The Joys of Imposter Syndrome

Yoga for Musicians by Veronika Klidová

Earlier this month I had the pleasure of teaching a Musicians’ Yoga workshop at the Royal Birmingham Conservatoire. Yoga was a real revelation for me as a student, a total game-changer in fact, so I was really excited to be able to share some of the things I’ve learnt with students myself and perhaps even make it easier for them to understand what specific tools would help them as musicians and why (something that took me years to find out).


From Brainstorm to Freeze

At first, I was full of ideas, filling my brainstorm document with them but as the workshop date drew closer, I became hesitant to really sit down and carve out a solid plan. I wasn’t quite sure why it was but I could feel I was avoiding it.


The Joys of Imposter Syndrome

Welcome to the joys of imposter syndrome. It’s basically a fancy way of describing self-doubt and one of the ways it manifests is a fear of being discovered as a fraud. This was one of the biggest revelations for me when I started having coaching sessions in 2018. Other musicians doubt themselves as well? Really? So many of them that this has a special name?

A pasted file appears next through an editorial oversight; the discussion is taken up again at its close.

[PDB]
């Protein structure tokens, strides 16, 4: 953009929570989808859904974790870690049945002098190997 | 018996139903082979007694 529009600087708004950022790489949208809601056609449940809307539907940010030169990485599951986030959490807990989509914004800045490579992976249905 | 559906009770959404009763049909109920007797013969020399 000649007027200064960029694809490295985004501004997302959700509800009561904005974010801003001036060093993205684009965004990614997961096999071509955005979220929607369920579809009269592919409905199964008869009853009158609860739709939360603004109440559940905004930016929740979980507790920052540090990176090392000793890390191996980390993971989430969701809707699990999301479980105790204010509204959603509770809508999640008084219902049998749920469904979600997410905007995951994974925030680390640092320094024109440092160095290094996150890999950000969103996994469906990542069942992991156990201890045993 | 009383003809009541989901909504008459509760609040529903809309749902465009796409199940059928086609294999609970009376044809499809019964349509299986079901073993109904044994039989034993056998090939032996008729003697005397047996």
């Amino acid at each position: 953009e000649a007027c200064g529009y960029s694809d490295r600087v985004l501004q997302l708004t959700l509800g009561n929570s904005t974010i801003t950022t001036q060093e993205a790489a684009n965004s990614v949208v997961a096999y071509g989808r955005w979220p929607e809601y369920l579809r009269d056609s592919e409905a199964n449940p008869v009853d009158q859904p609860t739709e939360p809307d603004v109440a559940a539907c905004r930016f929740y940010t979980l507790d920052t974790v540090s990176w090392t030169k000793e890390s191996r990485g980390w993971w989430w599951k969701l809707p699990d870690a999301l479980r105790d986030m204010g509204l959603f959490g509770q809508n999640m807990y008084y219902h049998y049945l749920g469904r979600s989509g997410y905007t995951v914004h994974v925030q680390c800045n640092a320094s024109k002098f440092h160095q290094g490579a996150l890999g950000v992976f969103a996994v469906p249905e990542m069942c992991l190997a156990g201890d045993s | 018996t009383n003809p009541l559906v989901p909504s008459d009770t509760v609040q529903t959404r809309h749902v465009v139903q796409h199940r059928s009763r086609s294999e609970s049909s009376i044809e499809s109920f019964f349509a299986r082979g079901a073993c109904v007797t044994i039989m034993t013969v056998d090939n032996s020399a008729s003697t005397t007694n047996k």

Other People Have It?

Yep. Up to 75% of humans experience imposter syndrome in some way in their lives. In fact, the more successful you become, the higher the stakes in other words, the more likely you are to come across it. Just google celebrities that experience imposter syndrome and see for yourself.


3 Tendencies

Back to my workshop preparation, it turns out I exhibited one of the three main tendencies when it comes to imposter syndrome – procrastination. Once I identified what was happening, I started diligently preparing the class and in doing so, I unknowingly transitioned into the second coping strategy – overpreparing. :) The third one is quitting by the way and I’m happy to say this never crossed my mind.


Helpful Strategies

So how did I get out of it? In my case, it took:

  1. Recognizing what was happening.
    I’m experiencing self-doubt.
  2. Embracing it.
    This is essentially a mechanism that’s trying to keep me safe.
  3. Having a support mechanism.
    These are people you can talk to about it. In my case a coach, a mastermind group.
  4. Replacing the stories in my head with new proactive ones.


“I’m here to share the benefits of yoga and it’s ok if I look a bit silly in the process.” :)

So what about you? Have you ever experienced imposter syndrome? What do you find helps you overcome it? Feel free to hit reply and let me know.


PS: If you’d like to find out more about self-doubt,
listen to this interview with professional coach Claire Husselbee in the Wellbeing for Musicians Facebook group.

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